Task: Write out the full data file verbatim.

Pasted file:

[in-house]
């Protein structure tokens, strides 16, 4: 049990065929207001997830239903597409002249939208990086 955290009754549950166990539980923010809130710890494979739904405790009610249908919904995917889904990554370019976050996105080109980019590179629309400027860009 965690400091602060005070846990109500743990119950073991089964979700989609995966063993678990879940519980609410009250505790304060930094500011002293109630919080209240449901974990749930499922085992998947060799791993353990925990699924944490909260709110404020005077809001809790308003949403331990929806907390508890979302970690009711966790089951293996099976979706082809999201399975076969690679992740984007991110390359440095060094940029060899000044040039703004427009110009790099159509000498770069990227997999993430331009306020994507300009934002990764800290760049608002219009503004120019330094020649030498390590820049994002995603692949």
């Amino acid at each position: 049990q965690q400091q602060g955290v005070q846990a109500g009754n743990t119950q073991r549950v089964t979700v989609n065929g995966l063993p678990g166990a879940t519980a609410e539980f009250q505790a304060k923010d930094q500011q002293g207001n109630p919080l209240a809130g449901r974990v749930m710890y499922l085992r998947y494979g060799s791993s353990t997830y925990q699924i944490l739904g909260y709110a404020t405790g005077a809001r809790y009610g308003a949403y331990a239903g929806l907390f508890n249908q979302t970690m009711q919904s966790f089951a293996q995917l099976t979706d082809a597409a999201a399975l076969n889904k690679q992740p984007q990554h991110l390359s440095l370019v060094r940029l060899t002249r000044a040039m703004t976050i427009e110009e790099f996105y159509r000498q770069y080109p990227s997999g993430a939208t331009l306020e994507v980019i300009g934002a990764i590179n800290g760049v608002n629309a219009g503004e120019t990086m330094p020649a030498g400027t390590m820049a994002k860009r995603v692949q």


[in-house]
């Protein structure tokens, strides 16, 4: 049990065929207001997830239903597409002249939208990086 955290009754549950166990539980923010809130710890494979739904405790009610249908919904995917889904990554370019976050996105080109980019590179629309400027860009 965690400091602060005070846990109500743990119950073991089964979700989609995966063993678990879940519980609410009250505790304060930094500011002293109630919080209240449901974990749930499922085992998947060799791993353990925990699924944490909260709110404020005077809001809790308003949403331990929806907390508890979302970690009711966790089951293996099976979706082809999201399975076969690679992740984007991110390359440095060094940029060899000044040039703004427009110009790099159509000498770069990227997999993430331009306020994507300009934002990764800290760049608002219009503004120019330094020649030498390590820049994002995603692949």
């Amino acid at each position: 049990q965690q400091q602060g955290v005070q846990a109500g009754n743990t119950q073991r549950v089964t979700v989609n065929g995966l063993p678990g166990a879940t519980a609410e539980f009250q505790a304060k923010d930094q500011q002293g207001n109630p919080l209240a809130g449901r974990v749930m710890y499922l085992r998947y494979g060799s791993s353990t997830y925990q699924i944490l739904g909260y709110a404020t405790g005077a809001r809790y009610g308003a949403y331990a239903g929806l907390f508890n249908q979302t970690m009711q919904s966790f089951a293996q995917l099976t979706d082809a597409a999201a399975l076969n889904k690679q992740p984007q990554h991110l390359s440095l370019v060094r940029l060899t002249r000044a040039m703004t976050i427009e110009e790099f996105y159509r000498q770069y080109p990227s997999g993430a939208t331009l306020e994507v980019i300009g934002a990764i590179n800290g760049v608002n629309a219009g503004e120019t990086m330094p020649a030498g400027t390590m820049a994002k860009r995603v692949q």